The all-new 2020 Kastle FX 86 is a fun, quick-turning, all-mountain ski that is perfect for intermediates and advanced skiers who are looking for a polished product. The high-end materials and diligent design set the FX 86 apart from its competition. With a 15.7-meter turn radius at the 177 cm length, these skis prefer to be on edge carving clean turns. As a member of the FX line, the 86 is a more playful version of the MX and DX skis mainly due to the profile and shape. They’re built a little more forgivingly, thanks to the lack of metal, but they still have the TRI Tech core consisting of a wood core wrapped in fiberglass. This gives the ski a ton of snap and pop, especially in the shorter-radius turns. The low-camber, and hook-free tips and tails make the ski more maneuverable, and that combined with the light weight makes it a supremely versatile ski. At 86 mm underfoot, the skis aren’t really the most “floaty,” but the tip shape and the rocker profile make it punch above its level. Our testers loved the quickness and maneuverability of the FX 86, and found it to be a super-fun ski with a ton of upside.
Dave Carter skied the 177 and found it to be the right size. His top scores of 4 out of 5 were given for quickness, maneuverability, edge hold, versatility, and overall impression. As a light ski, these scores are not shocking, and for a ski that is perfect for both on and off-trail skiing, having that high score for versatility is a great sign, and seems to fall in line with what Kastle set out to do with this new ski. Dave calls the FX 86 “overall a predictable ski. Best for shorter to medium-radius turns.” Thanks to the tip rocker and hook-free shovel, the Kastle has “easy turn initiation and good in a variety of conditions.” These are certainly qualities that we’d expect from a top-end model such as this one.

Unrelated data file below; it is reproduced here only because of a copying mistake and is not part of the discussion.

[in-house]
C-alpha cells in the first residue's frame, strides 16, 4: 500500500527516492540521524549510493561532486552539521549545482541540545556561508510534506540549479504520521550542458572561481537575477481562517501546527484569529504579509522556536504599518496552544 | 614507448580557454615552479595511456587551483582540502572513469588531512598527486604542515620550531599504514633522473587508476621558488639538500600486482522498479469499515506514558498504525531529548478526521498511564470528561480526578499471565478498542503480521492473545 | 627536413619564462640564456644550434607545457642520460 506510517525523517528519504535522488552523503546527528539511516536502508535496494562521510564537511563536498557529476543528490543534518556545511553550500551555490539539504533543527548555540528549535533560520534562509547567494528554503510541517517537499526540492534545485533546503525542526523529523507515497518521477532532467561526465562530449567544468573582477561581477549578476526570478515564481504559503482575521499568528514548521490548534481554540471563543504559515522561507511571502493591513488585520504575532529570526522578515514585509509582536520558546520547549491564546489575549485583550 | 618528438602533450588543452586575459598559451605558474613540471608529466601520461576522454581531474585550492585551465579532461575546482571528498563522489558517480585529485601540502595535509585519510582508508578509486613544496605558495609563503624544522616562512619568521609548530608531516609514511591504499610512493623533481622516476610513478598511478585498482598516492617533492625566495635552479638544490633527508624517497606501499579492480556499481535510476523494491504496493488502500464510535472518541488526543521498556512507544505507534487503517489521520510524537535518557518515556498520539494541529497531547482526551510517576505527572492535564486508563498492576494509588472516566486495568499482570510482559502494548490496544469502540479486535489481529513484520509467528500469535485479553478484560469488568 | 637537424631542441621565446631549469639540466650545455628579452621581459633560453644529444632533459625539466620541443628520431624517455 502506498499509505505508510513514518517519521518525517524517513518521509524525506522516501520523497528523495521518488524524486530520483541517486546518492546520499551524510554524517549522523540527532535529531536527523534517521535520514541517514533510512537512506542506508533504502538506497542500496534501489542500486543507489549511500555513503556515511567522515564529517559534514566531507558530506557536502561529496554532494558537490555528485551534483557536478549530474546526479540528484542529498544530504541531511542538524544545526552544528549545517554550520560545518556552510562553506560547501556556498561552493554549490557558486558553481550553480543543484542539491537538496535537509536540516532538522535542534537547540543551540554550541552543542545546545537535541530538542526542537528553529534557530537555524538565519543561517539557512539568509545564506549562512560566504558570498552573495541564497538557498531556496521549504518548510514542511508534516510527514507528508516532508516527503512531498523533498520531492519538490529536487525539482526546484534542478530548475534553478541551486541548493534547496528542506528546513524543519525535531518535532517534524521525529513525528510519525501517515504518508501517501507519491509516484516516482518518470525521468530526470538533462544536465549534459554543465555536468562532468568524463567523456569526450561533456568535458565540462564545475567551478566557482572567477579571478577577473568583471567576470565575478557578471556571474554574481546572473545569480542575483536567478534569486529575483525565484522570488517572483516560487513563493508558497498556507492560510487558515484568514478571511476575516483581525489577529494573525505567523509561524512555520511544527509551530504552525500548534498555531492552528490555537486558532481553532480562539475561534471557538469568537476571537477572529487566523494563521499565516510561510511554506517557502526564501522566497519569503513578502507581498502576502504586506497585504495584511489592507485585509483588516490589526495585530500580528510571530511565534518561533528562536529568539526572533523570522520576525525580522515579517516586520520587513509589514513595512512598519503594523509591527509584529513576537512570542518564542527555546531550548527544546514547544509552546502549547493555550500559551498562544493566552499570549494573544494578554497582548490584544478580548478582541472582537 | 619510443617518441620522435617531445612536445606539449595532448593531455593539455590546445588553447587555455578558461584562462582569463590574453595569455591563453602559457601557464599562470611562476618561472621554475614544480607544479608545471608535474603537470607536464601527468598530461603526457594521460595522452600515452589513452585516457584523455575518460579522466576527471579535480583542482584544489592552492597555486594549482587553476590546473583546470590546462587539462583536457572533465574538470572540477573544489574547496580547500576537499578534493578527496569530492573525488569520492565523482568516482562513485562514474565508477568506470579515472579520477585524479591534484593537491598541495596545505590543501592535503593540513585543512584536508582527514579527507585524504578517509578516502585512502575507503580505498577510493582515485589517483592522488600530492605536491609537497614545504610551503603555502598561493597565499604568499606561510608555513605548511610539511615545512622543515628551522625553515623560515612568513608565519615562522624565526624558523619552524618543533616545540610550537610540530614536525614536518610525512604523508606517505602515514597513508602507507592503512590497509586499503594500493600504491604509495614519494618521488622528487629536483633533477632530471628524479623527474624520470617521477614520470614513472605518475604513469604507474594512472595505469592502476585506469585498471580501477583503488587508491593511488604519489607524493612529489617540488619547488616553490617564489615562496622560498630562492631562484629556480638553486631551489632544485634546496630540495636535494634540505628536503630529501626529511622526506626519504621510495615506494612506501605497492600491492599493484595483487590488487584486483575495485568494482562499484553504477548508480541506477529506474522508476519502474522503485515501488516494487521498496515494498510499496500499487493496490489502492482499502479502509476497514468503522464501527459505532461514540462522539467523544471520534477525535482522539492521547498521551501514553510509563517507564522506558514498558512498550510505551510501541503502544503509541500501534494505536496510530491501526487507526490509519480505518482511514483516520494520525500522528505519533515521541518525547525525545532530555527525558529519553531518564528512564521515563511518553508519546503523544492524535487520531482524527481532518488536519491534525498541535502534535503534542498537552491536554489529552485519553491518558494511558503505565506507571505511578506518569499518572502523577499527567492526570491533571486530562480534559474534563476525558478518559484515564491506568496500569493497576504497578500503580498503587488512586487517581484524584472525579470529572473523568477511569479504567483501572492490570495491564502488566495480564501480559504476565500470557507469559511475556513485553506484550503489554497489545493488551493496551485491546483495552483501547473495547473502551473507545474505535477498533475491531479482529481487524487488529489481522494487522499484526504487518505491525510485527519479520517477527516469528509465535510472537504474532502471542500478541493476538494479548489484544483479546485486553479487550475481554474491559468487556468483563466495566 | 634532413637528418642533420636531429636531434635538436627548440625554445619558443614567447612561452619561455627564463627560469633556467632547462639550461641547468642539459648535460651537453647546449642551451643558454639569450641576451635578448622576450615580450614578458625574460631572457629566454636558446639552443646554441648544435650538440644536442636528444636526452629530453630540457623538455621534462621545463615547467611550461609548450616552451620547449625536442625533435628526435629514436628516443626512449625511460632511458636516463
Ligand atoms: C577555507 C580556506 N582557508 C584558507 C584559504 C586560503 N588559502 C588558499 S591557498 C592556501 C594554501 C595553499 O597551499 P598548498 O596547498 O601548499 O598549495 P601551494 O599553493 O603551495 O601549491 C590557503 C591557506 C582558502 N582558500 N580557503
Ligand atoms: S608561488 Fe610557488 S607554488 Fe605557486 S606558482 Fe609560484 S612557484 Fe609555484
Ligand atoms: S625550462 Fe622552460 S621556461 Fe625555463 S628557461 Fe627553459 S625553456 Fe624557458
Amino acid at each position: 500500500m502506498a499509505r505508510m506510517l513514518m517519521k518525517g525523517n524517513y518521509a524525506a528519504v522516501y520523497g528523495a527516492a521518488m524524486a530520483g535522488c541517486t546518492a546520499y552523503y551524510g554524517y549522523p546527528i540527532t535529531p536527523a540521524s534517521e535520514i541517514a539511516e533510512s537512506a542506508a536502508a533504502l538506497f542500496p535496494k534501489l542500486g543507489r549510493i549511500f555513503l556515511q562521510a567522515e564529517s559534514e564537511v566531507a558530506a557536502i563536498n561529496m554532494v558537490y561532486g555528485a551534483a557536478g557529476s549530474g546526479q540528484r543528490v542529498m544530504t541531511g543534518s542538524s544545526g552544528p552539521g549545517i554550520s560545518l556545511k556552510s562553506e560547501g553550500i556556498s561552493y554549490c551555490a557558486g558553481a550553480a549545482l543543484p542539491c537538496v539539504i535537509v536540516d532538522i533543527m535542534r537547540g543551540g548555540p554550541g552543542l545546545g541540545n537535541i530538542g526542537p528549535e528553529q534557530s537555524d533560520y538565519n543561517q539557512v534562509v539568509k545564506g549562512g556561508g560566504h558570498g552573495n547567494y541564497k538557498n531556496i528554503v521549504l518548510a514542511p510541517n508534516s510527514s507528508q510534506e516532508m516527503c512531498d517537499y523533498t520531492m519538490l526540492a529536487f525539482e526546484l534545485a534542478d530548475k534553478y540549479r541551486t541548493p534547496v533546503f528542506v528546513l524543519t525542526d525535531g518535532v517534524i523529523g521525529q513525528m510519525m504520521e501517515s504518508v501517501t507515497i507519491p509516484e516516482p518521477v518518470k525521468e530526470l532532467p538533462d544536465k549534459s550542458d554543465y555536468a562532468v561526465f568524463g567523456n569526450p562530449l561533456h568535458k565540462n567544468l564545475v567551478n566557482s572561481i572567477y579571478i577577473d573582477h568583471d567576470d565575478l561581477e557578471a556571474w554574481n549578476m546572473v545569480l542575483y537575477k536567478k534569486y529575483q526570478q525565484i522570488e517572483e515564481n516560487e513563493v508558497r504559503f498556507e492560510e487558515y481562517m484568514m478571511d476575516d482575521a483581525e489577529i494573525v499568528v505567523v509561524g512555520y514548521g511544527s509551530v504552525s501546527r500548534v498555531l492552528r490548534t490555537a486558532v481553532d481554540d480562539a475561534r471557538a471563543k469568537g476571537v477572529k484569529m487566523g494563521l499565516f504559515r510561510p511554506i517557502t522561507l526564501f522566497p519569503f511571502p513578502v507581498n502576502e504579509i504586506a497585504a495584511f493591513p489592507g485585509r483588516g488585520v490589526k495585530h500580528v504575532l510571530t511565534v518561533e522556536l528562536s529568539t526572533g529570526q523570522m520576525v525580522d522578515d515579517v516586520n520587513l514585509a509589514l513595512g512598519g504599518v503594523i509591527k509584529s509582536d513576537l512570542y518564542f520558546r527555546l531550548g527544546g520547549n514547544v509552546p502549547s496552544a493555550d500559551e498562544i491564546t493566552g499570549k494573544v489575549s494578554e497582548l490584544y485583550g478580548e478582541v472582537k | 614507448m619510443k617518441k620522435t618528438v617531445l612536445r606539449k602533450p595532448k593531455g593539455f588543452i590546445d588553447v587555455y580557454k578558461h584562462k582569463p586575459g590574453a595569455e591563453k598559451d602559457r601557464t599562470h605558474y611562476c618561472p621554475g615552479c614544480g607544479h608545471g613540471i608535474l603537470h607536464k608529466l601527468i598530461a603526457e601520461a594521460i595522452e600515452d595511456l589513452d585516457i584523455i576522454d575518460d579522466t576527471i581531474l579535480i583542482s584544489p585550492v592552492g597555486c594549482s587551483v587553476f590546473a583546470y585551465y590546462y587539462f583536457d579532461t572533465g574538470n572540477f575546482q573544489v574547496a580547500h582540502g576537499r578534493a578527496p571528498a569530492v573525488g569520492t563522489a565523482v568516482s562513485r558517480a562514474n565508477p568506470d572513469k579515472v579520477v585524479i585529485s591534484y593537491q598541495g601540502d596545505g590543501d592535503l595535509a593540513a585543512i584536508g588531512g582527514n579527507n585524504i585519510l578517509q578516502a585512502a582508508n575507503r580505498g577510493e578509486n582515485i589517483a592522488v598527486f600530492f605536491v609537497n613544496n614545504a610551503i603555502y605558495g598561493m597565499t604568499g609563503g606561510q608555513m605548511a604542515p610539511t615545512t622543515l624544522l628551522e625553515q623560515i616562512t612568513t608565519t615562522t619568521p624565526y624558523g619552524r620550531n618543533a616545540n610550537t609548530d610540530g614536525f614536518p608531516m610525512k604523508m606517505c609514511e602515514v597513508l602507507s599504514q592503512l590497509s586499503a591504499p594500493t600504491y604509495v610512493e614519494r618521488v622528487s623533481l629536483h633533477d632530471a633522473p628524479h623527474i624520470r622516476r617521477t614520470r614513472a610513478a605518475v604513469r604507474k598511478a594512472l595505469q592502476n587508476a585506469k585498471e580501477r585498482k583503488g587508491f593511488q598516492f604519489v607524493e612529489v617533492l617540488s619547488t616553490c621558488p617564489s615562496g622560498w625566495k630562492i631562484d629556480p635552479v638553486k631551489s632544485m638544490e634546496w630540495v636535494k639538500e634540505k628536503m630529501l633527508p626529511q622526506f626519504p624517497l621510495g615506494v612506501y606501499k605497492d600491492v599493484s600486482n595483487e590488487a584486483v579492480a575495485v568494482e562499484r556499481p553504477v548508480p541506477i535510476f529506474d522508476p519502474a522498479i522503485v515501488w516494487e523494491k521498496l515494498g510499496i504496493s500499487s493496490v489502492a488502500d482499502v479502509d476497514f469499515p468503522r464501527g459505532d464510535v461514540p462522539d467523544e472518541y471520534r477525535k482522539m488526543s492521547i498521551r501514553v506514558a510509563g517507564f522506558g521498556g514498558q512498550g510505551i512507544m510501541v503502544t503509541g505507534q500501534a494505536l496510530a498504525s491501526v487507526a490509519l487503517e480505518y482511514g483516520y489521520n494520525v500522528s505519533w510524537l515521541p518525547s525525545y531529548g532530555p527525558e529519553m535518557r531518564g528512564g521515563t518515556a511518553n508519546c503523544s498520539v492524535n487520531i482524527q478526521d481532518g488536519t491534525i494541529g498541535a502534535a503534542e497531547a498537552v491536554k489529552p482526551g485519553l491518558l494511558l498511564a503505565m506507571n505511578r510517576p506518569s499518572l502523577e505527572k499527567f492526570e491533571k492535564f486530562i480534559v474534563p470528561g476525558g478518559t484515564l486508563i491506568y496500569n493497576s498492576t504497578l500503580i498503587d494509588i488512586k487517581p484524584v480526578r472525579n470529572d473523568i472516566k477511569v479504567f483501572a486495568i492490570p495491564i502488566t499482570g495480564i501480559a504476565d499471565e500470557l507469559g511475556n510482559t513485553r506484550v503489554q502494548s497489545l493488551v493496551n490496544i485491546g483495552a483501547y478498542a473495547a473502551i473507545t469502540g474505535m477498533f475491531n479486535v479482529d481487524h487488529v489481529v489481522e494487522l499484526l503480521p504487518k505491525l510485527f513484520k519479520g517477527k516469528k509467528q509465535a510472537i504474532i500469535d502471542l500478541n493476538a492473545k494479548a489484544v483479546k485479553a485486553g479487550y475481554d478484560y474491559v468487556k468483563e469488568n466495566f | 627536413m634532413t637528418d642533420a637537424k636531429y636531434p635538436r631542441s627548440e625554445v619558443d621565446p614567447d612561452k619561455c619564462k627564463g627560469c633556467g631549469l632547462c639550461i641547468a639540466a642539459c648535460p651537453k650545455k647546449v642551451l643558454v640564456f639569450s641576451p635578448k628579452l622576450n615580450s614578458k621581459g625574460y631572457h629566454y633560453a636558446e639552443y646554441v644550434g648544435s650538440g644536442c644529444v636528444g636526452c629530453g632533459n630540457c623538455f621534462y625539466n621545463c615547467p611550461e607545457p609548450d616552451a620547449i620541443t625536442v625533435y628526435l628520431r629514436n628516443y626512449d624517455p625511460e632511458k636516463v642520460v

Mike Thomas could have used the 185 over the 177 that he tested, but we don’t always have access to all the sizes. As such, Mike commented that the skis felt short, but that they were very quick and easy to turn. “Feels like a return to the older FX line that I really loved. Very fun with a versatile shape. They have a smooth, almost rubbery feel.” The top sheet is made with a resistant matte protection varnish, which does have a bed-liner type of feel, so maybe that’s what Mike is feeling here, and that stuff is great for helping reduce vibrations.
Also on the 177, Bob St.Pierre would have been better off on the 185 as well. Bob and Mike are roughly the same size, so if you’re on the bigger side, we’d recommend sizing up. Some pretty consistent scores from Bob, with all 3’s and 4’s down the line. The 4’s for quickness, maneuverability, playfulness, forgiveness, and torsional stiffness are not shocking, since those are right in these ski’s wheelhouse. Conversely, flotation and stability were on the receiving end of the average score of 3, and for an 86 underfoot, non-metal ski, that’s not a surprise, either. “Amazingly light and quick, but the tail still liked to be engaged. Pretty snappy and a bit stiff, but has a high-performance feel to it.” In terms of what it’s best for, Bob notes that it’s a “perfect upper-end cruising ski.”
These skis can make a bunch of different turn shapes at a variety of speeds. They’re great for skiers who don’t really want to think too much about their skis, they just want them to work at any and all conditions and terrain. That’s not too much to ask, is it?